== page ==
I never really understood what a scapegoat was, nor did I care about it because, after all,  this was just another of those odd Old Testament references that didn’t have any application in my life. The more I read the scriptures, the more I understand that everything mentioned in the scriptures are put there for our behalf. Even though the scapegoat is only mentioned three time in the scriptures, (all are in Leviticus) the scapegoat is about Christ who became a scapegoat for us to carry our sins away in the wilderness. Now, whenever I hear someone mention a scapegoat, I will look at it in a different light be thankful we have a scapegoat.

Leviticus 16:15-16 “Then he shall kill the goat of the sin offering, which is for the people, bring its blood inside the veil, do with that blood as he did with the blood of the bull, and sprinkle it on the mercy seat and before the mercy seat. “So he shall make atonement for the Holy Place, because of the uncleanness of the children of Israel, and because of their transgressions, for all their sins; and so he shall do for the tabernacle of meeting which remains among them in the midst of their uncleanness. (NKJV)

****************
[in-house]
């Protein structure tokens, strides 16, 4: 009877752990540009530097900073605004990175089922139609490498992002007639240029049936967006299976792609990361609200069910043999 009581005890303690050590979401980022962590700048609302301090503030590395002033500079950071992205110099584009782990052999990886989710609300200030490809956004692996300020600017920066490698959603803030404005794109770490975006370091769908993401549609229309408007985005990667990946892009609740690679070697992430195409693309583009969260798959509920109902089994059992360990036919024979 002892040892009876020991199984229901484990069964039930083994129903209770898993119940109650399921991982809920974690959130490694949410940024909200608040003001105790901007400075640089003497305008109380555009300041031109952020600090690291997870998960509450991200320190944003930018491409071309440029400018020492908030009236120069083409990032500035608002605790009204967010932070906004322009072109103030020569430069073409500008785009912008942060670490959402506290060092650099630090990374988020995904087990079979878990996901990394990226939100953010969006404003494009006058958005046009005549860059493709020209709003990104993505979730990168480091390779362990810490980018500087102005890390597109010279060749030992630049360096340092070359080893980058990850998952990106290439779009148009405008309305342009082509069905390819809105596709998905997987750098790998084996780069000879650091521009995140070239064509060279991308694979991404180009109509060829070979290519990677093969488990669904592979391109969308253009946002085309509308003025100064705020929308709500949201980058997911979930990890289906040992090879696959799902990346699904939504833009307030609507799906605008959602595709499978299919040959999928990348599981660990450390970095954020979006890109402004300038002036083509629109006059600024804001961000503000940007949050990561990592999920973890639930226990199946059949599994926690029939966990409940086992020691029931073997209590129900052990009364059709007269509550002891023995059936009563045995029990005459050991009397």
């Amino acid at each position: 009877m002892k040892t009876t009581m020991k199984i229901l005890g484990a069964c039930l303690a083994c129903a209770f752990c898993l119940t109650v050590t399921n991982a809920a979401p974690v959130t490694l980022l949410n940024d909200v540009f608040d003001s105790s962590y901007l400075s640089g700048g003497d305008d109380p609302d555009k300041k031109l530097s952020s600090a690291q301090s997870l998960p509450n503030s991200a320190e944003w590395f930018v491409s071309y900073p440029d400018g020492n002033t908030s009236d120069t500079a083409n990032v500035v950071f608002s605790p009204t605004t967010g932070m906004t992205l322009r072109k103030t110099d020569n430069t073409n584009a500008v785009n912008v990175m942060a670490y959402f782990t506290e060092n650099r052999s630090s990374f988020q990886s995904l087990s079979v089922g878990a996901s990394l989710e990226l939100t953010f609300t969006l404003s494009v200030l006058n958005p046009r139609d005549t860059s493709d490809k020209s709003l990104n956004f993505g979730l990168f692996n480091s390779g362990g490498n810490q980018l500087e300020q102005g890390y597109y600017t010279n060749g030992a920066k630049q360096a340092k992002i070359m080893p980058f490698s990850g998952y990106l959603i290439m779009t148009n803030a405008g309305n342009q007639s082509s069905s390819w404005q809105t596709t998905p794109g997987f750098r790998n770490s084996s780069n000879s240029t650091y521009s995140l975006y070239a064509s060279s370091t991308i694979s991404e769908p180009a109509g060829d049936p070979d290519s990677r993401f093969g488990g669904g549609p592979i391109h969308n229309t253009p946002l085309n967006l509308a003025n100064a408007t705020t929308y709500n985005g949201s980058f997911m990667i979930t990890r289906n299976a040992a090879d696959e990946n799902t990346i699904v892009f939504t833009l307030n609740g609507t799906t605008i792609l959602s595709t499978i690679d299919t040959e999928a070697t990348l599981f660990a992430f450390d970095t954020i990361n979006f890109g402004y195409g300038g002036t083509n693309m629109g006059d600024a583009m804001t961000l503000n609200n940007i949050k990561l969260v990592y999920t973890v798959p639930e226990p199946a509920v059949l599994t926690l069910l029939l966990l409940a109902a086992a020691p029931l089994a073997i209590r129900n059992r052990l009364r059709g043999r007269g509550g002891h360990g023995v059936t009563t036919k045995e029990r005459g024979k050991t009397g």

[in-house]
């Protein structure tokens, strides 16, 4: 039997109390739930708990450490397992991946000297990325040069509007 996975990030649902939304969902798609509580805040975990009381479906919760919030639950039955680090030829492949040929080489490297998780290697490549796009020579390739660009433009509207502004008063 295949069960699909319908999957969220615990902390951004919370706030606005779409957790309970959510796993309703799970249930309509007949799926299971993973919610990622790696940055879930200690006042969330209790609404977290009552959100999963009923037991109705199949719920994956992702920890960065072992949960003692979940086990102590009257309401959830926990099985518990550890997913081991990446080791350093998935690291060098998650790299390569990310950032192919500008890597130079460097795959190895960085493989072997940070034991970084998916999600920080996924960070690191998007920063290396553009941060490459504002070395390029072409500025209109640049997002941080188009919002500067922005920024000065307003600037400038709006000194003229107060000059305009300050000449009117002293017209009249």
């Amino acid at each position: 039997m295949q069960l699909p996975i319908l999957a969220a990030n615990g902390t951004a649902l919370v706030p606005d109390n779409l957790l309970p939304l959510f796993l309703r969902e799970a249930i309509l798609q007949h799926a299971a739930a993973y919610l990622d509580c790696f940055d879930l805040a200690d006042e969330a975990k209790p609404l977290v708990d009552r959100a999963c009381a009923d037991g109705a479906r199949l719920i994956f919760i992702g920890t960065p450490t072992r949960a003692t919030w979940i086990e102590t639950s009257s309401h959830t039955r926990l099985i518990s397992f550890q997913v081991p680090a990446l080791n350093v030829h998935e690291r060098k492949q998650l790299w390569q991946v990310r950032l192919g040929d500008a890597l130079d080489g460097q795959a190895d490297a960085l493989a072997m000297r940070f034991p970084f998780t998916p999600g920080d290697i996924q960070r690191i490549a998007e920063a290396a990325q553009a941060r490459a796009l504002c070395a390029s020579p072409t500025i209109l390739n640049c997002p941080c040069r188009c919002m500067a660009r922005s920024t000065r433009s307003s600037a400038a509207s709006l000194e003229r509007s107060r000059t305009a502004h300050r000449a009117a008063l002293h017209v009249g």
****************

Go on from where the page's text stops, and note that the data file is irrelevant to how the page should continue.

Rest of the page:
“Then Aaron shall cast lots for the two goats: one lot for the LORD and the other lot for the scapegoat. (NKJV)

 

“But the goat on which the lot fell to be the scapegoat shall be presented alive before the LORD, to make atonement upon it, and to let it go as the scapegoat into the wilderness. (NKJV)

 

“And he who released the goat as the scapegoat shall wash his clothes and bathe his body in water, and afterward he may come into the camp. (NKJV)

God Bless,

Jim

11-22-19